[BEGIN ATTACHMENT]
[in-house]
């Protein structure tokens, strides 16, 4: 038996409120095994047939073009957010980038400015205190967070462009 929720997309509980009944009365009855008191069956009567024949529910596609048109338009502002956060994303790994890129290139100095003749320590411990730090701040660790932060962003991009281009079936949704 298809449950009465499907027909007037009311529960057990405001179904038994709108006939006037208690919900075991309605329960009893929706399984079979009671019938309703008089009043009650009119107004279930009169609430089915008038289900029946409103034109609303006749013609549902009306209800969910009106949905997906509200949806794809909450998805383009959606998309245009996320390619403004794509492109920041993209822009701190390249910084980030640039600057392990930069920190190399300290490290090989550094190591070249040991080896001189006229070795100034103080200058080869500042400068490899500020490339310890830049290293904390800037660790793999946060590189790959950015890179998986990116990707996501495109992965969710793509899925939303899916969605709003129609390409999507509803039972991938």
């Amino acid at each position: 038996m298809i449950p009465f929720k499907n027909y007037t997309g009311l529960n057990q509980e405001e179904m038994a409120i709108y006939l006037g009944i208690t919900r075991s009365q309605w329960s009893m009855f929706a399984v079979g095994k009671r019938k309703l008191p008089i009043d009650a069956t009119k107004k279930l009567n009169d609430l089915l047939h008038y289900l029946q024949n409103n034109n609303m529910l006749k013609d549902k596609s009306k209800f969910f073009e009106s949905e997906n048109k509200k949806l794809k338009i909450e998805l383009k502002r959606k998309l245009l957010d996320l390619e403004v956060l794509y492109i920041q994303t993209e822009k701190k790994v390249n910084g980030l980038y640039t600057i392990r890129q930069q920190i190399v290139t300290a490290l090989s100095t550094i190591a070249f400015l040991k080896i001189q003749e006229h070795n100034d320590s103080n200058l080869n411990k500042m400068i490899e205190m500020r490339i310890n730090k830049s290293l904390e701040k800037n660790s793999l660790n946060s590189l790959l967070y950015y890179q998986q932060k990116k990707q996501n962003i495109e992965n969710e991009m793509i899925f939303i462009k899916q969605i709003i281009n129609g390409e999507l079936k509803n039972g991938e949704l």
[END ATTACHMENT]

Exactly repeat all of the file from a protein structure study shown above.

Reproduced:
[in-house]
């Protein structure tokens, strides 16, 4: 038996409120095994047939073009957010980038400015205190967070462009 929720997309509980009944009365009855008191069956009567024949529910596609048109338009502002956060994303790994890129290139100095003749320590411990730090701040660790932060962003991009281009079936949704 298809449950009465499907027909007037009311529960057990405001179904038994709108006939006037208690919900075991309605329960009893929706399984079979009671019938309703008089009043009650009119107004279930009169609430089915008038289900029946409103034109609303006749013609549902009306209800969910009106949905997906509200949806794809909450998805383009959606998309245009996320390619403004794509492109920041993209822009701190390249910084980030640039600057392990930069920190190399300290490290090989550094190591070249040991080896001189006229070795100034103080200058080869500042400068490899500020490339310890830049290293904390800037660790793999946060590189790959950015890179998986990116990707996501495109992965969710793509899925939303899916969605709003129609390409999507509803039972991938």
């Amino acid at each position: 038996m298809i449950p009465f929720k499907n027909y007037t997309g009311l529960n057990q509980e405001e179904m038994a409120i709108y006939l006037g009944i208690t919900r075991s009365q309605w329960s009893m009855f929706a399984v079979g095994k009671r019938k309703l008191p008089i009043d009650a069956t009119k107004k279930l009567n009169d609430l089915l047939h008038y289900l029946q024949n409103n034109n609303m529910l006749k013609d549902k596609s009306k209800f969910f073009e009106s949905e997906n048109k509200k949806l794809k338009i909450e998805l383009k502002r959606k998309l245009l957010d996320l390619e403004v956060l794509y492109i920041q994303t993209e822009k701190k790994v390249n910084g980030l980038y640039t600057i392990r890129q930069q920190i190399v290139t300290a490290l090989s100095t550094i190591a070249f400015l040991k080896i001189q003749e006229h070795n100034d320590s103080n200058l080869n411990k500042m400068i490899e205190m500020r490339i310890n730090k830049s290293l904390e701040k800037n660790s793999l660790n946060s590189l790959l967070y950015y890179q998986q932060k990116k990707q996501n962003i495109e992965n969710e991009m793509i899925f939303i462009k899916q969605i709003i281009n129609g390409e999507l079936k509803n039972g991938e949704l």